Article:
Not all of the buildings will be participating in this study. Once the study begins, testing of close contacts and control groups of students will occur in buildings that have a positive case(s).  With just three field study experts assigned to our district, this is the most efficient way to study multiple grade levels and include as many students and staff as possible.

What will happen during the OCSE?

In-school learning will continue as usual during the evaluation. If a child or staff member tests positive for COVID-19 or develops symptoms during the evaluation period, they will have to stay home for at least 10 days. The school and the local health department will continue to identify close contacts to the positive individual.

Princeton students and staff who are identified as close contacts, and wore a mask properly and consistently, may be asked to participate in the study. If we receive parental consent, these close contacts would be able to stay in school if they test and are negative for COVID-19. By agreeing to participate in the study, the close contacts would receive a nasal swab test twice a week for two weeks, four tests total. 

The test uses a swab that is put in the front part of the nose for a few seconds. The test is described more below. If you or your child is a close contact and you do not agree to get tested as part of this evaluation, you must stay home from school for until the end of the quarantine period.

Serving as a control group, some children in the school who are not close contacts will also be asked to have tests for COVID-19. These students will be tested at school twice over a two week period.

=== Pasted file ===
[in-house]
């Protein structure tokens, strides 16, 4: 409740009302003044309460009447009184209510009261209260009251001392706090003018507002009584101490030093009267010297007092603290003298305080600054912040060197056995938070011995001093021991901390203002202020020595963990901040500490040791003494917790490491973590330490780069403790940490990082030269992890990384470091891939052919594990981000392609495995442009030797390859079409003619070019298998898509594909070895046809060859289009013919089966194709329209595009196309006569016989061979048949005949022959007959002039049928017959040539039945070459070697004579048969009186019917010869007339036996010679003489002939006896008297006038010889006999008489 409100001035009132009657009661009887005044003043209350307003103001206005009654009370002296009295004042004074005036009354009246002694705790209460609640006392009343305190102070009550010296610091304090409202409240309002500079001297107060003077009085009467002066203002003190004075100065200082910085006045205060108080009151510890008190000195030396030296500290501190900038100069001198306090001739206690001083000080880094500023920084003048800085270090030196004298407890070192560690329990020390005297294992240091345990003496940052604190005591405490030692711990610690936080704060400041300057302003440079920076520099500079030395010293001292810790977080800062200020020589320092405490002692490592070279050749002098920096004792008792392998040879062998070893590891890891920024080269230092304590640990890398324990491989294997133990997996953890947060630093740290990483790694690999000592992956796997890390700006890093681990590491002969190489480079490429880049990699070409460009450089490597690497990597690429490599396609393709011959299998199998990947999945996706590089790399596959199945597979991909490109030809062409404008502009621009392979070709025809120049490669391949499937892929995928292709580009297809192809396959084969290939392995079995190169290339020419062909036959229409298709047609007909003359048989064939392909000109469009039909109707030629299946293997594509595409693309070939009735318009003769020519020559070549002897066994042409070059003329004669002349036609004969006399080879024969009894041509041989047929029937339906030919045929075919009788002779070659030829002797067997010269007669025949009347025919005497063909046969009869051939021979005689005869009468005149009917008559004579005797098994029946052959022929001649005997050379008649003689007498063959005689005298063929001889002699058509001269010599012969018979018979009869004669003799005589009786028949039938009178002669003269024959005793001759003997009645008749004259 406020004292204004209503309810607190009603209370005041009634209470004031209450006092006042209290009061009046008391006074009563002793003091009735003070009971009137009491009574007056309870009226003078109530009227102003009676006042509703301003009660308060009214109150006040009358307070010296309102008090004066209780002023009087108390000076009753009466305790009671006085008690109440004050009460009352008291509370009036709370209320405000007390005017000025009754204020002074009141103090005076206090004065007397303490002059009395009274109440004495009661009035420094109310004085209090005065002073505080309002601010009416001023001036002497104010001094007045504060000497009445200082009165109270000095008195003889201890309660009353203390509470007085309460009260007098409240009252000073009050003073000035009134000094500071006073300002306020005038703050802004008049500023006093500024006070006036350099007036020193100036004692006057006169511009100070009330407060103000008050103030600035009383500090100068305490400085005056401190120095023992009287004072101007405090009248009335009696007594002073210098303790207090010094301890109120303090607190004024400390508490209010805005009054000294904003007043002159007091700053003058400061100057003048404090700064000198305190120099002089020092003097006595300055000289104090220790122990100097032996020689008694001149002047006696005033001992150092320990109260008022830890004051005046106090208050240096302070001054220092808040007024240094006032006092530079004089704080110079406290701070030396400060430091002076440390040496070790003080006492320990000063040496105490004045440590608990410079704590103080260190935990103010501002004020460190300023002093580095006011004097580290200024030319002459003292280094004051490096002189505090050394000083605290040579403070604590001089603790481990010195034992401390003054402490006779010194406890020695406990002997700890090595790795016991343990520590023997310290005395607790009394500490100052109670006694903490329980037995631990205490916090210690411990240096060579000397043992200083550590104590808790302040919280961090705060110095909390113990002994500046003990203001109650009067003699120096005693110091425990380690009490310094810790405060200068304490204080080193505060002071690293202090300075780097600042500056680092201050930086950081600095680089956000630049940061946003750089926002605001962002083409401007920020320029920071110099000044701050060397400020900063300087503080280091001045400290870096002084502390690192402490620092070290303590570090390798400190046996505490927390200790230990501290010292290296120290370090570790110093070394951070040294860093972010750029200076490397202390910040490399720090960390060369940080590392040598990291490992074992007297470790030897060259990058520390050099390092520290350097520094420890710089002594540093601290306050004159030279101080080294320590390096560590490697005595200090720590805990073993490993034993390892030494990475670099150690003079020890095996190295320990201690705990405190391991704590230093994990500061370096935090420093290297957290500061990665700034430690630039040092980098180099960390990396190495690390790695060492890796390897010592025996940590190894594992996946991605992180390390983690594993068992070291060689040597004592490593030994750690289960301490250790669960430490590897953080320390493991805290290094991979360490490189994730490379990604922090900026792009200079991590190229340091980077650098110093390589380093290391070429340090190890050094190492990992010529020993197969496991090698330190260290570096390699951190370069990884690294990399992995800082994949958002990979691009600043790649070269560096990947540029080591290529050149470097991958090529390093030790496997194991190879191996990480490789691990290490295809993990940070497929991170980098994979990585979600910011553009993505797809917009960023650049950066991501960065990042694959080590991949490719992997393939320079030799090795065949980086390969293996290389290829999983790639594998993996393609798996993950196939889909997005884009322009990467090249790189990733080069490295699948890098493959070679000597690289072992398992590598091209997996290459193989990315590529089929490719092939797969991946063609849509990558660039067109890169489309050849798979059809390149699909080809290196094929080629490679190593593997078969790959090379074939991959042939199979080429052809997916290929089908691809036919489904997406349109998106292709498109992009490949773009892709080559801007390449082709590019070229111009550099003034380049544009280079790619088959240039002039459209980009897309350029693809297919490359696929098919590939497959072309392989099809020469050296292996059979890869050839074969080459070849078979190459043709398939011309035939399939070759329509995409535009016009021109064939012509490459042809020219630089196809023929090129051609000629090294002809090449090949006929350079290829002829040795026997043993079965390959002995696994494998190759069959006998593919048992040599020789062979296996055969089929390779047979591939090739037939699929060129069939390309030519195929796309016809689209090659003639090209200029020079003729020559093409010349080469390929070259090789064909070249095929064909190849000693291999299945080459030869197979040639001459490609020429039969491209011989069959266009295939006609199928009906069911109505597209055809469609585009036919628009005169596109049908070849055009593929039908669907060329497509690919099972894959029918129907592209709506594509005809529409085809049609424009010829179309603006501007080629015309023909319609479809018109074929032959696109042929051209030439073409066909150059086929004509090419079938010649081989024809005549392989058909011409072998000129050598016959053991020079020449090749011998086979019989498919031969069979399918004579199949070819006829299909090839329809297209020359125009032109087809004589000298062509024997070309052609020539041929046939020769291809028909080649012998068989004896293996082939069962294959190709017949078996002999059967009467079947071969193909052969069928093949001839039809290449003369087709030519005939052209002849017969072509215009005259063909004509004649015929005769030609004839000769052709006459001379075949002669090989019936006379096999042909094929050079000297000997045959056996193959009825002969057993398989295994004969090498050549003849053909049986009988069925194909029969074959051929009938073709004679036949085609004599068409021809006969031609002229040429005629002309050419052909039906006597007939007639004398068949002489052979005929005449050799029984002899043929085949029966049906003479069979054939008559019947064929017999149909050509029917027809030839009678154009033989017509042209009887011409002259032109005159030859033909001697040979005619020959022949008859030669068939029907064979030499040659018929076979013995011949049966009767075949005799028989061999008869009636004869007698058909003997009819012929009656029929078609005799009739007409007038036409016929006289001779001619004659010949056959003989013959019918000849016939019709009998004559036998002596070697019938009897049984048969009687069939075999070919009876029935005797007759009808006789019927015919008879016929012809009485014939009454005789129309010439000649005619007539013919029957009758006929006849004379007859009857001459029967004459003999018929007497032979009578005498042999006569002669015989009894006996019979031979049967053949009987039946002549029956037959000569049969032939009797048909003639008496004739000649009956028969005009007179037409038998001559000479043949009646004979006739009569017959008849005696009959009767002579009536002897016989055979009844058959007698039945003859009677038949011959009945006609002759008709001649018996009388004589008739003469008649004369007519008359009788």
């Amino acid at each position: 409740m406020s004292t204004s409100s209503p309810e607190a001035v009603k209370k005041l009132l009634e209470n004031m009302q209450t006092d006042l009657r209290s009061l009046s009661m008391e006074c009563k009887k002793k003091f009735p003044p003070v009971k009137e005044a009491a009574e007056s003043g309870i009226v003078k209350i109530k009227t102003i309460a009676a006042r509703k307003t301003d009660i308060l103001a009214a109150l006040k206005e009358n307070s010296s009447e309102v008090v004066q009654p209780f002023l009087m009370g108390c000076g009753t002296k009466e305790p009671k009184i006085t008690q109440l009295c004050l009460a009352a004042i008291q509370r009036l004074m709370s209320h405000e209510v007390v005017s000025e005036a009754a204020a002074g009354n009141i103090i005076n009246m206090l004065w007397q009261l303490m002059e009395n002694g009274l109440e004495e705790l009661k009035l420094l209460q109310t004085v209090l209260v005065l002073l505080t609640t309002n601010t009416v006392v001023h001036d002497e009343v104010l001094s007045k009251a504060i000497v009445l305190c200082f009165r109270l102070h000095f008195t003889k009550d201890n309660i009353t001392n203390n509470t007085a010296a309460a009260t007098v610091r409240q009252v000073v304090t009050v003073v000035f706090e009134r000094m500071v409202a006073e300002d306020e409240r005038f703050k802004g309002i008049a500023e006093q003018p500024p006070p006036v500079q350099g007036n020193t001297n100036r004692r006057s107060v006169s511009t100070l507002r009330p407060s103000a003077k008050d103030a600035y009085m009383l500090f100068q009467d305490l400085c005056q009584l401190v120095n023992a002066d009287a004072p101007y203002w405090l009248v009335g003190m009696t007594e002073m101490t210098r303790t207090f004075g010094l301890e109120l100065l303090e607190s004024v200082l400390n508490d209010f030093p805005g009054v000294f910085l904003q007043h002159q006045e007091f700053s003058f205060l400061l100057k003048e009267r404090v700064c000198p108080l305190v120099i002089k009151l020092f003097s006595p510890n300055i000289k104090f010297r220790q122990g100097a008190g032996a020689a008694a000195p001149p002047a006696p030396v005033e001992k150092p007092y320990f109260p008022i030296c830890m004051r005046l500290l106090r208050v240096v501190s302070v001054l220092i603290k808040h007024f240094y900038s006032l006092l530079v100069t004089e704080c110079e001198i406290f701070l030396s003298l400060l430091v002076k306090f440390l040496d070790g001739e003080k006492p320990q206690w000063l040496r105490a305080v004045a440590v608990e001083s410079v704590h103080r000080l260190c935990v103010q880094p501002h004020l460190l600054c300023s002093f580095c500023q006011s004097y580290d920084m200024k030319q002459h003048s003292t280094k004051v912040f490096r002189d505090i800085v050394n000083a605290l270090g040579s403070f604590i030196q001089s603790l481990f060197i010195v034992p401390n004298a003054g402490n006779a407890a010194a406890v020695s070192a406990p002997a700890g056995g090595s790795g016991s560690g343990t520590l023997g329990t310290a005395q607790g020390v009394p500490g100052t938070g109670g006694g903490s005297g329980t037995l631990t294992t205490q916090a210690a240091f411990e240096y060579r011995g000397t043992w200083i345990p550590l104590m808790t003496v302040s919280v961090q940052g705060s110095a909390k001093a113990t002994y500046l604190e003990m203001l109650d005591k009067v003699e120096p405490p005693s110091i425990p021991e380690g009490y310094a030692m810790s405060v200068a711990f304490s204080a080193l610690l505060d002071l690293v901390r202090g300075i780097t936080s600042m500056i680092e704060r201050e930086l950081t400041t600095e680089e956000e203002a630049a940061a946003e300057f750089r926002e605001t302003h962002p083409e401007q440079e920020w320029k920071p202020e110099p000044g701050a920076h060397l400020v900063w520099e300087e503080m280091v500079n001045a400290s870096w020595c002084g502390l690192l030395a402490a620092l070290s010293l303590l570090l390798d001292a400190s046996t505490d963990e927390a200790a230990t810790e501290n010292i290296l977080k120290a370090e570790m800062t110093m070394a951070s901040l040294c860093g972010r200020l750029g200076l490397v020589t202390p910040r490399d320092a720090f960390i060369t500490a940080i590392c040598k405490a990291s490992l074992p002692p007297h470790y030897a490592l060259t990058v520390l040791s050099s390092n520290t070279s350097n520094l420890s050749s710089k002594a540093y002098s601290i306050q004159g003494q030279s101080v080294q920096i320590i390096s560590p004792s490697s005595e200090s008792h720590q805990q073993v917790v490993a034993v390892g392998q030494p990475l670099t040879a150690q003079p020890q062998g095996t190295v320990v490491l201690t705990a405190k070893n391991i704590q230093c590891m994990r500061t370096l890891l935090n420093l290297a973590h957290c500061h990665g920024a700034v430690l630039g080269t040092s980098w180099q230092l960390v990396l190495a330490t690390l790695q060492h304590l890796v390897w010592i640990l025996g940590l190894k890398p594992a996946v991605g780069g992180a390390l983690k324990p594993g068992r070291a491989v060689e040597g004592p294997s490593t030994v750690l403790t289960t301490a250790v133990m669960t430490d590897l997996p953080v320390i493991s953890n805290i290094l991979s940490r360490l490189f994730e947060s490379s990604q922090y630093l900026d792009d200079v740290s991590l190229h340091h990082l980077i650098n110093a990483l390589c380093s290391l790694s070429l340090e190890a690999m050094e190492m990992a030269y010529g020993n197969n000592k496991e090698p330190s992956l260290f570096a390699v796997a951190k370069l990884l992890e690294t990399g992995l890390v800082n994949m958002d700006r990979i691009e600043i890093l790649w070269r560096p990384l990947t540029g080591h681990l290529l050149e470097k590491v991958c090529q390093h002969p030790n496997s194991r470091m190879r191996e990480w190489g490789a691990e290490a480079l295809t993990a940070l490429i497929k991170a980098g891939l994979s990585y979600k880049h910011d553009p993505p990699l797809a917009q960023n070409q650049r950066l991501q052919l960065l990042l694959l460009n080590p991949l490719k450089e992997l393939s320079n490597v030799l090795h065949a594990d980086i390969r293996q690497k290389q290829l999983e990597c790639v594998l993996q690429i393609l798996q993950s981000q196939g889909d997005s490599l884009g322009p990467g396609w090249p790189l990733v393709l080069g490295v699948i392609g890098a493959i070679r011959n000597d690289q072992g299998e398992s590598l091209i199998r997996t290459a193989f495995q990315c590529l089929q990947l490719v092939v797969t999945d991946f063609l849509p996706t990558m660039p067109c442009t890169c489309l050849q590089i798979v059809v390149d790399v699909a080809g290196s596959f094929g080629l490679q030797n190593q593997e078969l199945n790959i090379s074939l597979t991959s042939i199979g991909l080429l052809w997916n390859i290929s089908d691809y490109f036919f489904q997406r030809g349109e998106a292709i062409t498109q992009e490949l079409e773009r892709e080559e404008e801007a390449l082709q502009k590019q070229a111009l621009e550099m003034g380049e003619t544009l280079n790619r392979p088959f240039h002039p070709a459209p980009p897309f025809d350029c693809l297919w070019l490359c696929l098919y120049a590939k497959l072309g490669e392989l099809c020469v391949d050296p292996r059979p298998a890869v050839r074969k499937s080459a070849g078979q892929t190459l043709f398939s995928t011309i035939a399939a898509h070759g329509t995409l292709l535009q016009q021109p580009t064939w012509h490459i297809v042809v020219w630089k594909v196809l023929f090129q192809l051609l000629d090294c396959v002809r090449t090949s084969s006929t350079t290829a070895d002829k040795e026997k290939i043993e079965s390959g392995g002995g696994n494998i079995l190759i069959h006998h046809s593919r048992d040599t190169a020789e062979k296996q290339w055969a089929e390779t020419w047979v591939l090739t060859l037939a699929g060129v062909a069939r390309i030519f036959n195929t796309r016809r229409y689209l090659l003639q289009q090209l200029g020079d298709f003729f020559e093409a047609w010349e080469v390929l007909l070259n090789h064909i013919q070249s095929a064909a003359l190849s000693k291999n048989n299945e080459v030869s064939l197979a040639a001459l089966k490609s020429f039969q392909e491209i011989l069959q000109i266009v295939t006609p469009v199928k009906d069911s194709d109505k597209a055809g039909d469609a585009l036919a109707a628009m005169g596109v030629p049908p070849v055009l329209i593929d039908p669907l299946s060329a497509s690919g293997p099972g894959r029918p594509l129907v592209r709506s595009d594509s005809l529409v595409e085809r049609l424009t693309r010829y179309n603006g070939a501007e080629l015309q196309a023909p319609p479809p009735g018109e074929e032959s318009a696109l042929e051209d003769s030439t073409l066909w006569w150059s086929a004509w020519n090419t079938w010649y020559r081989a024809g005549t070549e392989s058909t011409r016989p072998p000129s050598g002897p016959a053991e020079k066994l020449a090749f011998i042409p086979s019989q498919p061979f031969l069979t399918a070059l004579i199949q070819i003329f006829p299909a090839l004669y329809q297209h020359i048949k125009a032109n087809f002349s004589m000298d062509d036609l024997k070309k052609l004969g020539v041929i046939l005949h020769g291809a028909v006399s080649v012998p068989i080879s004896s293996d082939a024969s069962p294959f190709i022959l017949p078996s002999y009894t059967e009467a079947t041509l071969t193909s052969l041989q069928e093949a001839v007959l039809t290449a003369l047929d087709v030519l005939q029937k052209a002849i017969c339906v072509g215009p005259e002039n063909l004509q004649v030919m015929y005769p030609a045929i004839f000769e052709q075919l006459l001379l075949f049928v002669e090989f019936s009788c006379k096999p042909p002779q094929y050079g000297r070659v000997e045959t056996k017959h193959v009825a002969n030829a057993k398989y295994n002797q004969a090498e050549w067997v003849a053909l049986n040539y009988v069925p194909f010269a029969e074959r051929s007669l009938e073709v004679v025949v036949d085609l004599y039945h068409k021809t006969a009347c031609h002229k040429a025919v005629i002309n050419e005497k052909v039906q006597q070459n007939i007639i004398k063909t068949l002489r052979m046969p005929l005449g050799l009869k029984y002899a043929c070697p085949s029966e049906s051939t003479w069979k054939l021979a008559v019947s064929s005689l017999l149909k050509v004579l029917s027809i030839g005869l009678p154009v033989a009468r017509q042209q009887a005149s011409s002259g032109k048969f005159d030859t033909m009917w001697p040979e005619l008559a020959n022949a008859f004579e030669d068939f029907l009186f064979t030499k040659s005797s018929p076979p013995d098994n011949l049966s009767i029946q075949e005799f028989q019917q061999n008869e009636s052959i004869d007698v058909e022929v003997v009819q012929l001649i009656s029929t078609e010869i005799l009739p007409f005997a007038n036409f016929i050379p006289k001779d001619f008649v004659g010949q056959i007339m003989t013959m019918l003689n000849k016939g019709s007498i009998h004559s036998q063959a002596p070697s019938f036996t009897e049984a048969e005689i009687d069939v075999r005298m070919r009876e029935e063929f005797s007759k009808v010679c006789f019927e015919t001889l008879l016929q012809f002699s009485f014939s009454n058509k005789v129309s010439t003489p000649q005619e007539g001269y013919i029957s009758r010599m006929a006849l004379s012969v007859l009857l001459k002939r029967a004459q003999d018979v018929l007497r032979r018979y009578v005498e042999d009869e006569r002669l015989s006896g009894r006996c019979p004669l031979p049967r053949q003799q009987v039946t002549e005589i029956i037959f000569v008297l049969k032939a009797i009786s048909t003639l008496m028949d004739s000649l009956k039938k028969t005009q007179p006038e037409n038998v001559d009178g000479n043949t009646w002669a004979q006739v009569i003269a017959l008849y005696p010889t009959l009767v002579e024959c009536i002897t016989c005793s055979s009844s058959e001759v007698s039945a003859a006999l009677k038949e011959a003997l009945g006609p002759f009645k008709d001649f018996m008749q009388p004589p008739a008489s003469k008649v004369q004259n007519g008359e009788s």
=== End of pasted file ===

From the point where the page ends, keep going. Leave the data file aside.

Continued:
High school students in the evaluation will be asked to answer a short survey about their activities. The survey takes about 15 minutes.

Parents of children who are close contacts or are selected to be a part of the testing program will be asked to give consent for their child’s participation. They will also be asked to do a short survey about their children’s activities. The survey takes about 15 minutes.

Teachers of students who are close contacts and of students who are included as comparison students will be asked to complete a short questionnaire. The survey takes about 15 minutes. 

If a teacher has a student with COVID-19 in their class and is not a close contact, the teacher will be offered an opportunity to test for COVID-19 as well. The teacher may decide whether to have the test—it is not mandatory.

How is this evaluation maintaining the safety of all students and staff in participating buildings? 

In addition to the trends we’ve seen in our schools that suggest minimal classroom spread in light of all our safety precautions, the Ohio Department of Health and its lead epidemiologists have sanctioned this evaluation and deemed it safe for all participating districts. 

Who can participate in the study? 

Only students or staff who are identified as close contacts or part of a control group will have the opportunity to opt into the evaluation. Both the child or staff member with COVID-19 and close contact must have been wearing a mask properly and consistently. Participants may stay in school for the duration of the evaluation unless they test positive or begin showing symptoms.